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Applications of Kernel Methods in Financial Risk Management

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Author Info

  • Andreas Mitschele

    ()
    (Institute AIFB University of Karlsruhe (TH), Germany)

  • Stephan Chalup

    (University of Newcastle, Australia)

  • Frank Schlottmann

    (GILLARDON AG financial software, Bretten, Germany)

  • Detlef Seese

    (Institute AIFB University of Karlsruhe (TH), Germany)

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    Abstract

    Since their introduction Kernel Methods have proven their superior performance in many different application areas. Recently these algorithms have also been employed for different tasks in the area of finance. In this contribution we present an introduction to the methodology and give an overview of successful applications in finance. Subsequently two promising areas for the use of these advanced statistical learning methods are introduced, namely integrated risk management and parameter estimation in the Basel II capital accord context. Integrated risk management is concerned with the simultaneous consideration of the major sources of risk and return for today’s financial institutions. While risk measurement is typically still performed using isolated and substantially different quantitative models per risk category, we describe a novel approach based on Support Vector Machines (SVMs). Through training the SVM learns the implicit relation between different risk types. The Loss Given Default (LGD) represents a parameter to be estimated by banks when using internal rating based approaches within their Basel II implementation. Real-world applications indicate that linear relations between the input values may fail to describe the parameter output. We have used SVMs with varying kernels and obtained rather reliable estimates for the LGD compared to standard methods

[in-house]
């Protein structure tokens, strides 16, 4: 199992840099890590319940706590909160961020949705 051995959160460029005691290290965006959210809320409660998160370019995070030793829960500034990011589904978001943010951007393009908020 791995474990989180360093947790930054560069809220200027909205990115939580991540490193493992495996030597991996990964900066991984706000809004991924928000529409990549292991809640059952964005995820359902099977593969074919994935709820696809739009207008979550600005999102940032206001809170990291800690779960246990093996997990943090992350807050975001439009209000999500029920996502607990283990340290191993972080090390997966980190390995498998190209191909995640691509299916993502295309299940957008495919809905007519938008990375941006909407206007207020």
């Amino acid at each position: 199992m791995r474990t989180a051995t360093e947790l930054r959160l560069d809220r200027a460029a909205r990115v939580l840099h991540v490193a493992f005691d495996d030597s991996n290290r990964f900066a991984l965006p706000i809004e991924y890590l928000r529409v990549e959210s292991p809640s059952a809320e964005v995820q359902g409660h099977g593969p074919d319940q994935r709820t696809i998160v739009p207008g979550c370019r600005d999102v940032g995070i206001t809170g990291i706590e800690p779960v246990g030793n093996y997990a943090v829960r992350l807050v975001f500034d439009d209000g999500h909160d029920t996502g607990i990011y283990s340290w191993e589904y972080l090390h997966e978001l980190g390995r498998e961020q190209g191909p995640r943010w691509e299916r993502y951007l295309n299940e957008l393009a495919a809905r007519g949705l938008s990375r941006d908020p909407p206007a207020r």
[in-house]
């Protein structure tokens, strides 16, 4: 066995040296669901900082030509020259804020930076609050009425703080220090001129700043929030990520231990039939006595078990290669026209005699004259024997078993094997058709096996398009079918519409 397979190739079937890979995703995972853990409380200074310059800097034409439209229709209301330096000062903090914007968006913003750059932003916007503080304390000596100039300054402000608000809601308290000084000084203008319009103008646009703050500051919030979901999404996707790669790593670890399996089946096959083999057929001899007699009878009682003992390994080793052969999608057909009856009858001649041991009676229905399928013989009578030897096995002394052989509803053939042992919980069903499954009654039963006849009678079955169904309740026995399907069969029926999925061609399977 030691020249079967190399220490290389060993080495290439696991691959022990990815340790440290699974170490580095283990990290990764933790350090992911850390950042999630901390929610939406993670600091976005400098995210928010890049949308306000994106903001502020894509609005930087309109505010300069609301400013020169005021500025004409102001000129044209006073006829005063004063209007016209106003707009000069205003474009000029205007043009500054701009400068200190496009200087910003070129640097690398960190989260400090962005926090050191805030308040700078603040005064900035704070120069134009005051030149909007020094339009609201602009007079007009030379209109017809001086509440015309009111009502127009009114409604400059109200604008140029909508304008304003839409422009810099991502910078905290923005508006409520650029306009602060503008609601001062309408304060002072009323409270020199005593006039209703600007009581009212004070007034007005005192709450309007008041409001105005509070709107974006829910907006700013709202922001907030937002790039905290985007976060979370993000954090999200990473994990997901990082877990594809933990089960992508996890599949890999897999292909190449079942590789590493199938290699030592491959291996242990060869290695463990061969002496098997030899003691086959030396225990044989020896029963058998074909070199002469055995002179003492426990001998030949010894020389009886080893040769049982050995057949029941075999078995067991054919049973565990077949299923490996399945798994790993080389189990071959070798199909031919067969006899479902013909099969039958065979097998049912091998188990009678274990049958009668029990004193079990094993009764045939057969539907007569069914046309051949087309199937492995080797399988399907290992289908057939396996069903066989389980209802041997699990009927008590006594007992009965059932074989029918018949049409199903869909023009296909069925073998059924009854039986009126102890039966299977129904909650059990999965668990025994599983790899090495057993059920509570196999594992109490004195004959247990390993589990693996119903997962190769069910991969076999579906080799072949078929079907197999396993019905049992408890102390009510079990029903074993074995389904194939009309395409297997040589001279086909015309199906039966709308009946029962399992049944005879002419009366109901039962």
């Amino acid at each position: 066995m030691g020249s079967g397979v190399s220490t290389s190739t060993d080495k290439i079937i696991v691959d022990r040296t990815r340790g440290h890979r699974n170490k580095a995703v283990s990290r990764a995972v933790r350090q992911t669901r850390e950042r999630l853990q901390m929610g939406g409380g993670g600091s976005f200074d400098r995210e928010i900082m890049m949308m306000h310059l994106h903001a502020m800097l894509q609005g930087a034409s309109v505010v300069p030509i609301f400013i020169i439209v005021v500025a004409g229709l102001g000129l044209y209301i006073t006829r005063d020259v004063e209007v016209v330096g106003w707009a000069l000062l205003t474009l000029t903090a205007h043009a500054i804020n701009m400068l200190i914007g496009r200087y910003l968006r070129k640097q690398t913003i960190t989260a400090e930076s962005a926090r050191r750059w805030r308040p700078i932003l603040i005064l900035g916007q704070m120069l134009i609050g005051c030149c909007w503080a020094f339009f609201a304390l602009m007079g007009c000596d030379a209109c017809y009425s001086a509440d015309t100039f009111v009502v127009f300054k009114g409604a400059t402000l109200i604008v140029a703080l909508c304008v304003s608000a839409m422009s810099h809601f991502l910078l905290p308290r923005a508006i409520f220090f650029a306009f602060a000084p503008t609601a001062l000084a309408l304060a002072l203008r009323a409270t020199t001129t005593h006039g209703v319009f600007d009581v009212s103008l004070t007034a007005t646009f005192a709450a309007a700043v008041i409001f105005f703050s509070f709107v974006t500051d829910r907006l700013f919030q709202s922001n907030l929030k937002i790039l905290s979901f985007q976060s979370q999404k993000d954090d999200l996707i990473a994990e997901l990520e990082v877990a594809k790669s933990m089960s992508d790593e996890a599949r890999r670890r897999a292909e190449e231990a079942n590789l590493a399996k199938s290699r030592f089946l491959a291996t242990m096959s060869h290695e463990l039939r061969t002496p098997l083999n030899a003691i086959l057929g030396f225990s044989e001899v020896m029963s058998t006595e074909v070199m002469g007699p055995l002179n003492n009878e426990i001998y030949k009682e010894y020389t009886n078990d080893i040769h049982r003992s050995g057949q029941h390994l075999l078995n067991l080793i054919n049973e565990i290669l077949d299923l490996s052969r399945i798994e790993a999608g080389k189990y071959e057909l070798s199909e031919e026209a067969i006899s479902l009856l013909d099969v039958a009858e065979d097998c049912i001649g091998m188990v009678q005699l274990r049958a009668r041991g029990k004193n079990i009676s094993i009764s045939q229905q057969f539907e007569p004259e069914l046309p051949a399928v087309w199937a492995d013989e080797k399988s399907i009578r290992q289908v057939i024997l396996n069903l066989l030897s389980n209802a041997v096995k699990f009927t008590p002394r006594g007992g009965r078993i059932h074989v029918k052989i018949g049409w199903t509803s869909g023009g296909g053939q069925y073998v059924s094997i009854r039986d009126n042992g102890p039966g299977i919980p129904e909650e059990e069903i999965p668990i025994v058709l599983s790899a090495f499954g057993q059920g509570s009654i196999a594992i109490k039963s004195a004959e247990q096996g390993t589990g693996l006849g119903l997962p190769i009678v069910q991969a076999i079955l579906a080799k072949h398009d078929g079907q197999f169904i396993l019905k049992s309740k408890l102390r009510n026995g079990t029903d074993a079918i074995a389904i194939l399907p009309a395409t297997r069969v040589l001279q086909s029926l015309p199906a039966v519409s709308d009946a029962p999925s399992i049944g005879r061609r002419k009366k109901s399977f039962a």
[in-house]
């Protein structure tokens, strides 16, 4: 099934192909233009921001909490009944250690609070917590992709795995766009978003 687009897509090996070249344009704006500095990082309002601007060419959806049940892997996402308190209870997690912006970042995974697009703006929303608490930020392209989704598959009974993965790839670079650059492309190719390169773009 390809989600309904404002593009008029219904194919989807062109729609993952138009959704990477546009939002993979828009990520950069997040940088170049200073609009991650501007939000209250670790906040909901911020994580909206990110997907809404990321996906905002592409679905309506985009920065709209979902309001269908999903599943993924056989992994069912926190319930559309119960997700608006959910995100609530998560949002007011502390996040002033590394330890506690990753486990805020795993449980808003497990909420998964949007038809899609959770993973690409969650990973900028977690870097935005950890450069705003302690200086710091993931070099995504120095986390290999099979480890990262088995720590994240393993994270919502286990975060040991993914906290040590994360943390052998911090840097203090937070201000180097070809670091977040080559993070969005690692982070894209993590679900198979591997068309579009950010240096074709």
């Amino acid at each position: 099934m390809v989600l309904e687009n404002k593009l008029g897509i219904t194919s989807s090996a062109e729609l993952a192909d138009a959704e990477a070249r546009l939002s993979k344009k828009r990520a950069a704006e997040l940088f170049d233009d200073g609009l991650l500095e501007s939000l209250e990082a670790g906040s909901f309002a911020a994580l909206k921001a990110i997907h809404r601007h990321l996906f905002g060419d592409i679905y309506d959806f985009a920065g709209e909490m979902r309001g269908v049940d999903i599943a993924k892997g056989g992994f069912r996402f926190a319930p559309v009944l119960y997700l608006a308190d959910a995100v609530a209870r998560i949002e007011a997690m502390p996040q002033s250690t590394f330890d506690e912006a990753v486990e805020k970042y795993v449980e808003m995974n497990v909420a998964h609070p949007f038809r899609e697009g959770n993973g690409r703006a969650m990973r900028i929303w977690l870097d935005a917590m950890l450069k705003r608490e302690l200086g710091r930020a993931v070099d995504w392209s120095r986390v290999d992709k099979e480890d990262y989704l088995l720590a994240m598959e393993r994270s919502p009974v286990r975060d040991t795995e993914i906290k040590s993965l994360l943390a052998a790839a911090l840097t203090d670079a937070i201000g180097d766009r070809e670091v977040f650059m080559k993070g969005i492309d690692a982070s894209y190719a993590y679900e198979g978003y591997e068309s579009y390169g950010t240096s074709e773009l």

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    Bibliographic Info

    Paper provided by Society for Computational Economics in its series Computing in Economics and Finance 2006 with number 317.

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    Date of creation: 04 Jul 2006
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    Handle: RePEc:sce:scecfa:317

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    Related research

    Keywords: financial risk management; Basel II; parameter estimation; kernel methods; support vector machines;

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